The different results you get from either the X-A1 or X-M1 depend more on the settings of the JPEG engine (or the external RAW converter) than on the sensor CFA or leaving out the anti-alias (AA) filter. While lab tests and test charts will certainly prove a resolution and noise advantage for the AA filterless X-Trans sensor, carefully processed real-world shots may paint a different picture. At views below 100%, properly processed samples from both camera will be almost indistinguishable. In fact, if you are looking for identical results from both cameras/sensors, the most challenging part may be perfectly matching the color gradation rather than matching detail, sharpness and noise response.

As I already pointed out in my previous column, the X-A1 appears to the better deal due to its price advantage, at least in an isolated comparison. However, if you are looking for a second body as an addition to your existing X-Pro1 or X-E1, you may be better off getting an X-M1. Don’t underestimate the convenience of an X-Trans-only workflow.

What’s next?

I have just received word from my publisher that the shipment of my new book “Mastering the X-E1 and X-Pro1” has been received at the warehouse. I expect pre-orders to be fulfilled as early as next week. Thank you all for your continued support!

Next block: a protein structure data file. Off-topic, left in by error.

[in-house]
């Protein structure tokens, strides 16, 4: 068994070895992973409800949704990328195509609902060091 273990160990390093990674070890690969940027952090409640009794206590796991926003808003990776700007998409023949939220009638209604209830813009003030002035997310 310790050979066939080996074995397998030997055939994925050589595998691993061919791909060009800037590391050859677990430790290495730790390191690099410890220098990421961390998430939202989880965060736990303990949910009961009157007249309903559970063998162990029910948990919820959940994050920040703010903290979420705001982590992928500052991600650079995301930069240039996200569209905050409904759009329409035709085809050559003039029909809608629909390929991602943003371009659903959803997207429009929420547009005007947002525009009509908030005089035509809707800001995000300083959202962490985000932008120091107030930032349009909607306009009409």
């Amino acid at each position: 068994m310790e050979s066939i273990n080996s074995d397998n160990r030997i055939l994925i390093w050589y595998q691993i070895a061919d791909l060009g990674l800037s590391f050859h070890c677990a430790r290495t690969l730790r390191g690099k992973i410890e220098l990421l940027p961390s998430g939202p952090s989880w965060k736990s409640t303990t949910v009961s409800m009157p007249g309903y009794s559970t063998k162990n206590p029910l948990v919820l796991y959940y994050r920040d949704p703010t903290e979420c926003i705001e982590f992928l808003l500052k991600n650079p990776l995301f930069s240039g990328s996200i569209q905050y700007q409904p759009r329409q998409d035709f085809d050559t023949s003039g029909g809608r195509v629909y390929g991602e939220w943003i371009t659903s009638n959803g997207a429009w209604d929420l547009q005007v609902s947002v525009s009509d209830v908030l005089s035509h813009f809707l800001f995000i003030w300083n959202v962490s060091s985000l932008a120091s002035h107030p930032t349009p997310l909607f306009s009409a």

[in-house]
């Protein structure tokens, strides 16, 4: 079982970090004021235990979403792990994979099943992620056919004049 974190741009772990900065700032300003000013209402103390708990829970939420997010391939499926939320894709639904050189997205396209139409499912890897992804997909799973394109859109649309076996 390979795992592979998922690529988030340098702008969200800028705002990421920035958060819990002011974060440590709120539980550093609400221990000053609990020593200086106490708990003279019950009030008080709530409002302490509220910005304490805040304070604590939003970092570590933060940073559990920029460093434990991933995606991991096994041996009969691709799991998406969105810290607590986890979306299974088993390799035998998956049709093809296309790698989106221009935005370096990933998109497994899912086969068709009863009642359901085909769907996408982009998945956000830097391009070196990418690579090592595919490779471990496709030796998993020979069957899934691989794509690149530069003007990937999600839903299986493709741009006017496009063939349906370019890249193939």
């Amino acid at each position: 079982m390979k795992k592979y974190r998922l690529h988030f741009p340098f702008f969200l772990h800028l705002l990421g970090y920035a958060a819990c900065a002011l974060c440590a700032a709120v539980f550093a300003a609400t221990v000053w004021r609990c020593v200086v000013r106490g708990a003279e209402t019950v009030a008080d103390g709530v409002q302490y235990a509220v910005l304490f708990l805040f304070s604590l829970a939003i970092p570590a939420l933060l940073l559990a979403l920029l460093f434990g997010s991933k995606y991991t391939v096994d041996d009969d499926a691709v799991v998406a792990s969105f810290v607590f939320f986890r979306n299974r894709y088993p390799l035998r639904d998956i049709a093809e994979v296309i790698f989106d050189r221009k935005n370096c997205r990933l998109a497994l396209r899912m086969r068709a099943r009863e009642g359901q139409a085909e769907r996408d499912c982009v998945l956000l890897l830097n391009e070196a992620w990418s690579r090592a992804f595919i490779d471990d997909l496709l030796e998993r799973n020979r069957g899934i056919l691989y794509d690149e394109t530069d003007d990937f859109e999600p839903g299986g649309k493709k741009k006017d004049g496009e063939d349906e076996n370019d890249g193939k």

The next edition of this column should be up in the wee hours of 18OCT, covering another second-generation X-Trans sensor camera. That’s when I am also going to announce my next book project here on Fujirumors. Stay tuned, and don’t spend too much time with pixel peeping. Also look at the big picture!

Fujifilm X-A1 in stock check

USA: AmazonUS (black in stock)/ eBay / BHphoto (blue in stock)/ Adorama (black in stock)/ Pictureline / DigitalRev EUROPE: AmazonUK (via DR) DigitalRev / eBay

Fujifilm X-M1

USA: AmazonUS (save $72 on the silver version + kit lens) / BHphoto / Adorama / PicturelineeBay ($70 price drop) / DigitalRev EUROPE: eBay / DigitalRev / AmazonDE (via DR) / wexcamerasDE / AmazonUK (via DR) / PCHstore

For your convenience, here’s a TOC with links to my previous X-PERT CORNER articles: